INDIANAPOLIS – Legislators analyzing Indiana's trauma care system heard Wednesday about a statewide deficit in emergency medical services – something Fort Wayne has seen first hand.
A summer study committee is reviewing all aspects of trauma care in the state – from initial assessment and transport to hospital care and lessons about injury prevention afterward.
The starkest testimony Wednesday was about ambulances, emergency medical technicians and paramedics.
“Our workforce is exceedingly stressed at this point,” said Dr. Michael Kaufmann, medical director of emergency medical services for the Indiana Department of Homeland Security.
He said the number of certified EMTs and paramedics has decreased slightly in the last three years. And in 2020, the number of new certifications was the lowest in at least a decade. Part of that is because the number of institutions providing the training also is declining.
But the number of runs has grown 44% since 2018 – to more than 1 million last year. This year's pace is even higher.
The number of ambulances has dropped – 1,789 statewide in 2020, a decrease from 2,022 in 2019.
That means fewer ambulances to respond to emergencies such as heart attacks and vehicle crashes. Kaufmann said that also means fewer ambulances to transfer patients to hospitals with more appropriate care, so patients sometimes wait hours in a facility and it could even result in a preventable death.
The state's emergency medical system was designed to deal with 911 calls – not interhospital transfers, which needs to be addressed, Kaufmann said.
The Fort Wayne City Council is looking into a paramedic shortage at Three Rivers Ambulance Authority after the agency declared an emergency because its contractor, PatientCare Logistics Solutions, fell out of compliance in August for the time it takes ambulances to arrive at emergency incidents.
The ambulance authority board has fined PatientCare about $575,000 for noncompliance. Many of the staffers who are leaving the ambulance authority are going to agencies that are paying significantly more.
The contractor is limited on how much it can pay its staff by the reimbursements it receives for runs. About 70% of its reimbursements are from Medicare and Medicaid.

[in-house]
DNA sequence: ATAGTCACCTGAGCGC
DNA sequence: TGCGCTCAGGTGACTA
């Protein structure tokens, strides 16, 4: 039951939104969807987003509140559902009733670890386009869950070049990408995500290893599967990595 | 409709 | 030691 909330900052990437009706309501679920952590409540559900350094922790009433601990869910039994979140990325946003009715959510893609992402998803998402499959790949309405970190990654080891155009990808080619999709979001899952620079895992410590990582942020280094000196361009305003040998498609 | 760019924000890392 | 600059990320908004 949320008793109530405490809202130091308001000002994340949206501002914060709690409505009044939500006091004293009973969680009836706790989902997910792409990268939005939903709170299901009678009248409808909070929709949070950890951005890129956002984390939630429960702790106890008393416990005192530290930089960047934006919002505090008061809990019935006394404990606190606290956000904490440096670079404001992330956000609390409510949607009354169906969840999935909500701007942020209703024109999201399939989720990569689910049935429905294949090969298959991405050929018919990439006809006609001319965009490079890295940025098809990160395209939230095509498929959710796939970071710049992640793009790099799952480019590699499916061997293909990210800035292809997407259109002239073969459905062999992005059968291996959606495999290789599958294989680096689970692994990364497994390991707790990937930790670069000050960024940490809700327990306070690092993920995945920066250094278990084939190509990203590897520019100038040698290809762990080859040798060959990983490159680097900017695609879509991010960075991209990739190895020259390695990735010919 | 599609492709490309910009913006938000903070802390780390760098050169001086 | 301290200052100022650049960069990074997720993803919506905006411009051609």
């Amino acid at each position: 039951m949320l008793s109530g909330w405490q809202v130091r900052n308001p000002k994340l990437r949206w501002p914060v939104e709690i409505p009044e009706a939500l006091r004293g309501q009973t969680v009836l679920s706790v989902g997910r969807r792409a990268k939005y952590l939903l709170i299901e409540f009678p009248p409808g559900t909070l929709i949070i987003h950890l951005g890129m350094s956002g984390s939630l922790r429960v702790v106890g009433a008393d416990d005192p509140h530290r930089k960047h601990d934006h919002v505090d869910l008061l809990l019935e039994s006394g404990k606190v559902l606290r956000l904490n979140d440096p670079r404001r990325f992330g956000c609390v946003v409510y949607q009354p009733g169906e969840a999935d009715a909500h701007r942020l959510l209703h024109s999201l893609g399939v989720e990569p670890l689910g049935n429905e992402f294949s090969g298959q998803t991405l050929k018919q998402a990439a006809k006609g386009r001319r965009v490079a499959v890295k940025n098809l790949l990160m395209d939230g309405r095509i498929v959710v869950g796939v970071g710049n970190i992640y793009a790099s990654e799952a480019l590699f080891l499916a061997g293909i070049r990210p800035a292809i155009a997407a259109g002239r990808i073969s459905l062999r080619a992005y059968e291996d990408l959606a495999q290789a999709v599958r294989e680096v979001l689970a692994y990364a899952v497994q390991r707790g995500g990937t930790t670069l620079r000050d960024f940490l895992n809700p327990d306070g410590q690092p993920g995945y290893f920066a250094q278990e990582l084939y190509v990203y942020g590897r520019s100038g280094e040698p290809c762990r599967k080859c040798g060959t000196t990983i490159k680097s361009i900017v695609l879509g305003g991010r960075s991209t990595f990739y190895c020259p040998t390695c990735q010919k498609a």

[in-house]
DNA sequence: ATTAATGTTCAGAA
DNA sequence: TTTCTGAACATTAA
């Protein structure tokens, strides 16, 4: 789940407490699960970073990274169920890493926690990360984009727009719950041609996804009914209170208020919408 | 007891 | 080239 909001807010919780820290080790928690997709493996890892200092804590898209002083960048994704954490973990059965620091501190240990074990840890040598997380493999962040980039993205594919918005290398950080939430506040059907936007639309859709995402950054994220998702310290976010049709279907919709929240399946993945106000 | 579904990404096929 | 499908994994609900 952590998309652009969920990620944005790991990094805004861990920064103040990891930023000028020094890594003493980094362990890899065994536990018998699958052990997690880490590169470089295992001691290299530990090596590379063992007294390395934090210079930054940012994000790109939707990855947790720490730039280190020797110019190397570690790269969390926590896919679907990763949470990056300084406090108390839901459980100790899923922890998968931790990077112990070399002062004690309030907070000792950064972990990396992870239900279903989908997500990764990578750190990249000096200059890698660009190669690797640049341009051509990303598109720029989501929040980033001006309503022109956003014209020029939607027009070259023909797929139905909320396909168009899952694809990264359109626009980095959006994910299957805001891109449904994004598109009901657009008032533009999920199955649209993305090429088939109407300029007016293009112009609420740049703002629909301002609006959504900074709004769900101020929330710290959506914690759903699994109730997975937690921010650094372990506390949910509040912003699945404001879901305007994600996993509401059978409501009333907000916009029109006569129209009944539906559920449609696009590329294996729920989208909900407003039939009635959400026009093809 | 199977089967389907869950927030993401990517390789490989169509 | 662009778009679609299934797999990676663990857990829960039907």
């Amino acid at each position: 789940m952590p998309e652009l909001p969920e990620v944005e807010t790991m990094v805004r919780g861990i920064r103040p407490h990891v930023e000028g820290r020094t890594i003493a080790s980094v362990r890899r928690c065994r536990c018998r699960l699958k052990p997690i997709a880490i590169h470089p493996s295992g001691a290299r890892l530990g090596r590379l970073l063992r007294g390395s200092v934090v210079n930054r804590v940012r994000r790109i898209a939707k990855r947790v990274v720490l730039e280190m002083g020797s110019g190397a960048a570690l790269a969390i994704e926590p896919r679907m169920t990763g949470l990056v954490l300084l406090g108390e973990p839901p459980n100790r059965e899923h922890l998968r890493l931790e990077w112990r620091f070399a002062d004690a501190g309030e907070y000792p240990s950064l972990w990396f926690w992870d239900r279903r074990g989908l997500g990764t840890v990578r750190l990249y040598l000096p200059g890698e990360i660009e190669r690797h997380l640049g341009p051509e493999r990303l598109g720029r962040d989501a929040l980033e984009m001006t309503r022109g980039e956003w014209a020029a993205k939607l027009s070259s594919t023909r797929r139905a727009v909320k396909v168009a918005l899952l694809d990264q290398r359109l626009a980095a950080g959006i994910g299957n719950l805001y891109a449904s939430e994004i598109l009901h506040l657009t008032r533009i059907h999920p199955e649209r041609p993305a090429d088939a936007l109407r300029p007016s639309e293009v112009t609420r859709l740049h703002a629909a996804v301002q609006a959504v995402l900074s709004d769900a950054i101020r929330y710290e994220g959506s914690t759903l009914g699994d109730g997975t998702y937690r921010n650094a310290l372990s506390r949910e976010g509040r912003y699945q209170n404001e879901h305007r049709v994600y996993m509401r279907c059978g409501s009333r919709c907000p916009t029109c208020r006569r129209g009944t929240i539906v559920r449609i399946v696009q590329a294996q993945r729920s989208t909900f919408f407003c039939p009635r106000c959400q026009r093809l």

Kaufmann said Wednesday that reimbursement levels are a major reason for the funding problems and why entities are having trouble paying competitive wages.
He said that 50 years ago, the focus was on moving patients quickly, and ambulances were reimbursed as transportation providers rather than health care. Now ambulances carry expensive equipment and medicine, and the cost has risen while reimbursement hasn't kept pace, he said.
“It is an extended practice of medicine,” Kaufmann said, but he noted reimbursement is still structured on miles transported.
He used a slide to show that someone injured in an urban or suburban county in Indiana has an average response time of three minutes and transport time of five minutes. For a rural county, that jumps to 17 and 30 minutes. And if the patient needs to be transported to a trauma center, it can take hours.
Indiana has 22 verified trauma centers, ranging from Level 1 to Level 3. That number is up from 1994, when Indiana had only three trauma centers, all in Indianapolis. Lutheran and Parkview are Level 2 centers.
Most of the state meets the 45-minute triage and transport rule – which means it takes a maximum of 45 minutes to get a patient to the nearest trauma center. But northwest and southeast Indiana have wide swaths without coverage.